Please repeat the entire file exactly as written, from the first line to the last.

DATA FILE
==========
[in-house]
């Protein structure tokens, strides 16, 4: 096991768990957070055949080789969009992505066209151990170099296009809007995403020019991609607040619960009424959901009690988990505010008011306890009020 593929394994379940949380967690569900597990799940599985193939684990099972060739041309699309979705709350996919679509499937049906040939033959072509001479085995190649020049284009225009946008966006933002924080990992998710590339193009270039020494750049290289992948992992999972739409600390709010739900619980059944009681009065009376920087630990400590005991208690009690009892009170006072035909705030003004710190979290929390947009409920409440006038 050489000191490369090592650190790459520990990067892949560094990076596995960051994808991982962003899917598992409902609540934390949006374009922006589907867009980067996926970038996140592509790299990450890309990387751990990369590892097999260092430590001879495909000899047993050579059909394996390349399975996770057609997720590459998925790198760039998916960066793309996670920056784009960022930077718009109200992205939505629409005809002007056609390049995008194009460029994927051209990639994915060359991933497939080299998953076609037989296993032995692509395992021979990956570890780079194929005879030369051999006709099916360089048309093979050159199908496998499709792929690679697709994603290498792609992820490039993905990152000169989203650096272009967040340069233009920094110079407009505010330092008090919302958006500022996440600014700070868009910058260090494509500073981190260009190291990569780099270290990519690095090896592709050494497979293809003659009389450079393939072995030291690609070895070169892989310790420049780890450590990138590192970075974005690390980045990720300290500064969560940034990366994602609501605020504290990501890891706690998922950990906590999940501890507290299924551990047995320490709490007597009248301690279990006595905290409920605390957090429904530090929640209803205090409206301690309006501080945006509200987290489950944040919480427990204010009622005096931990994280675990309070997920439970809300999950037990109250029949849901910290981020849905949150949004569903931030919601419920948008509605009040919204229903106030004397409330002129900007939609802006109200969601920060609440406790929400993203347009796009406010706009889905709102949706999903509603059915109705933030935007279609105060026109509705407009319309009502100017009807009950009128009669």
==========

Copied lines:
[in-house]
């Protein structure tokens, strides 16, 4: 096991768990957070055949080789969009992505066209151990170099296009809007995403020019991609607040619960009424959901009690988990505010008011306890009020 593929394994379940949380967690569900597990799940599985193939684990099972060739041309699309979705709350996919679509499937049906040939033959072509001479085995190649020049284009225009946008966006933002924080990992998710590339193009270039020494750049290289992948992992999972739409600390709010739900619980059944009681009065009376920087630990400590005991208690009690009892009170006072035909705030003004710190979290929390947009409920409440006038 050489000191490369090592650190790459520990990067892949560094990076596995960051994808991982962003899917598992409902609540934390949006374009922006589907867009980067996926970038996140592509790299990450890309990387751990990369590892097999260092430590001879495909000899047993050579059909394996390349399975996770057609997720590459998925790198760039998916960066793309996670920056784009960022930077718009109200992205939505629409005809002007056609390049995008194009460029994927051209990639994915060359991933497939080299998953076609037989296993032995692509395992021979990956570890780079194929005879030369051999006709099916360089048309093979050159199908496998499709792929690679697709994603290498792609992820490039993905990152000169989203650096272009967040340069233009920094110079407009505010330092008090919302958006500022996440600014700070868009910058260090494509500073981190260009190291990569780099270290990519690095090896592709050494497979293809003659009389450079393939072995030291690609070895070169892989310790420049780890450590990138590192970075974005690390980045990720300290500064969560940034990366994602609501605020504290990501890891706690998922950990906590999940501890507290299924551990047995320490709490007597009248301690279990006595905290409920605390957090429904530090929640209803205090409206301690309006501080945006509200987290489950944040919480427990204010009622005096931990994280675990309070997920439970809300999950037990109250029949849901910290981020849905949150949004569903931030919601419920948008509605009040919204229903106030004397409330002129900007939609802006109200969601920060609440406790929400993203347009796009406010706009889905709102949706999903509603059915109705933030935007279609105060026109509705407009319309009502100017009807009950009128009669």